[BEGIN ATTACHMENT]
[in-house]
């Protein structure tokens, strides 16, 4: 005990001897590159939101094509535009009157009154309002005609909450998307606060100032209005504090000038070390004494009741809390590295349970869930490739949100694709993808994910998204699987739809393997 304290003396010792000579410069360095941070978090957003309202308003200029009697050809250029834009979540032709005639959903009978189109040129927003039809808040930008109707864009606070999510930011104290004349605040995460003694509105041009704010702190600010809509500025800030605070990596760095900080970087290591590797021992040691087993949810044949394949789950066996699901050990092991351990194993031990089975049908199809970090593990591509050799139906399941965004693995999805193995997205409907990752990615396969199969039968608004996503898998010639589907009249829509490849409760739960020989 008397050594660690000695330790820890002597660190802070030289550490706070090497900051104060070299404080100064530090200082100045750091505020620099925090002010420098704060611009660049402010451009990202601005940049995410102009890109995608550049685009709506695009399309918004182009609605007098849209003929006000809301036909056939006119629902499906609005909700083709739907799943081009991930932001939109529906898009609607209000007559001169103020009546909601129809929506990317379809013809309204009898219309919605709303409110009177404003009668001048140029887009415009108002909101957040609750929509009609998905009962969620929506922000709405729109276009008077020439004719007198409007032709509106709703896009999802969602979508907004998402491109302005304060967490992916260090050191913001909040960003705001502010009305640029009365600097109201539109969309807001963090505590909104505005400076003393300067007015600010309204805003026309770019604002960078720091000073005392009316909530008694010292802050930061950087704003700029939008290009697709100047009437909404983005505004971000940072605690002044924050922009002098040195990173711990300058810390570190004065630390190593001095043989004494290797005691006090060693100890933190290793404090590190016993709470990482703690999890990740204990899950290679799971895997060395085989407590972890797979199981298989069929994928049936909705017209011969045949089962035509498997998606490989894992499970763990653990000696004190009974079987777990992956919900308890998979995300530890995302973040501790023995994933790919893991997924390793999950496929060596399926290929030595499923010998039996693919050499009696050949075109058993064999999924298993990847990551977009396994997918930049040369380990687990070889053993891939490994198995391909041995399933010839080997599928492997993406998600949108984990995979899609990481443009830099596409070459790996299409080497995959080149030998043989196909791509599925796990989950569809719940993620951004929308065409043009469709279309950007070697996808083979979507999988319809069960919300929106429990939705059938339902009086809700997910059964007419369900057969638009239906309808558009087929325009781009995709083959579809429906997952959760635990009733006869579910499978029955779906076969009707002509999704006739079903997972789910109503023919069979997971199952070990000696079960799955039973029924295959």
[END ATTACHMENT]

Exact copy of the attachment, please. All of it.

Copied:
[in-house]
């Protein structure tokens, strides 16, 4: 005990001897590159939101094509535009009157009154309002005609909450998307606060100032209005504090000038070390004494009741809390590295349970869930490739949100694709993808994910998204699987739809393997 304290003396010792000579410069360095941070978090957003309202308003200029009697050809250029834009979540032709005639959903009978189109040129927003039809808040930008109707864009606070999510930011104290004349605040995460003694509105041009704010702190600010809509500025800030605070990596760095900080970087290591590797021992040691087993949810044949394949789950066996699901050990092991351990194993031990089975049908199809970090593990591509050799139906399941965004693995999805193995997205409907990752990615396969199969039968608004996503898998010639589907009249829509490849409760739960020989 008397050594660690000695330790820890002597660190802070030289550490706070090497900051104060070299404080100064530090200082100045750091505020620099925090002010420098704060611009660049402010451009990202601005940049995410102009890109995608550049685009709506695009399309918004182009609605007098849209003929006000809301036909056939006119629902499906609005909700083709739907799943081009991930932001939109529906898009609607209000007559001169103020009546909601129809929506990317379809013809309204009898219309919605709303409110009177404003009668001048140029887009415009108002909101957040609750929509009609998905009962969620929506922000709405729109276009008077020439004719007198409007032709509106709703896009999802969602979508907004998402491109302005304060967490992916260090050191913001909040960003705001502010009305640029009365600097109201539109969309807001963090505590909104505005400076003393300067007015600010309204805003026309770019604002960078720091000073005392009316909530008694010292802050930061950087704003700029939008290009697709100047009437909404983005505004971000940072605690002044924050922009002098040195990173711990300058810390570190004065630390190593001095043989004494290797005691006090060693100890933190290793404090590190016993709470990482703690999890990740204990899950290679799971895997060395085989407590972890797979199981298989069929994928049936909705017209011969045949089962035509498997998606490989894992499970763990653990000696004190009974079987777990992956919900308890998979995300530890995302973040501790023995994933790919893991997924390793999950496929060596399926290929030595499923010998039996693919050499009696050949075109058993064999999924298993990847990551977009396994997918930049040369380990687990070889053993891939490994198995391909041995399933010839080997599928492997993406998600949108984990995979899609990481443009830099596409070459790996299409080497995959080149030998043989196909791509599925796990989950569809719940993620951004929308065409043009469709279309950007070697996808083979979507999988319809069960919300929106429990939705059938339902009086809700997910059964007419369900057969638009239906309808558009087929325009781009995709083959579809429906997952959760635990009733006869579910499978029955779906076969009707002509999704006739079903997972789910109503023919069979997971199952070990000696079960799955039973029924295959």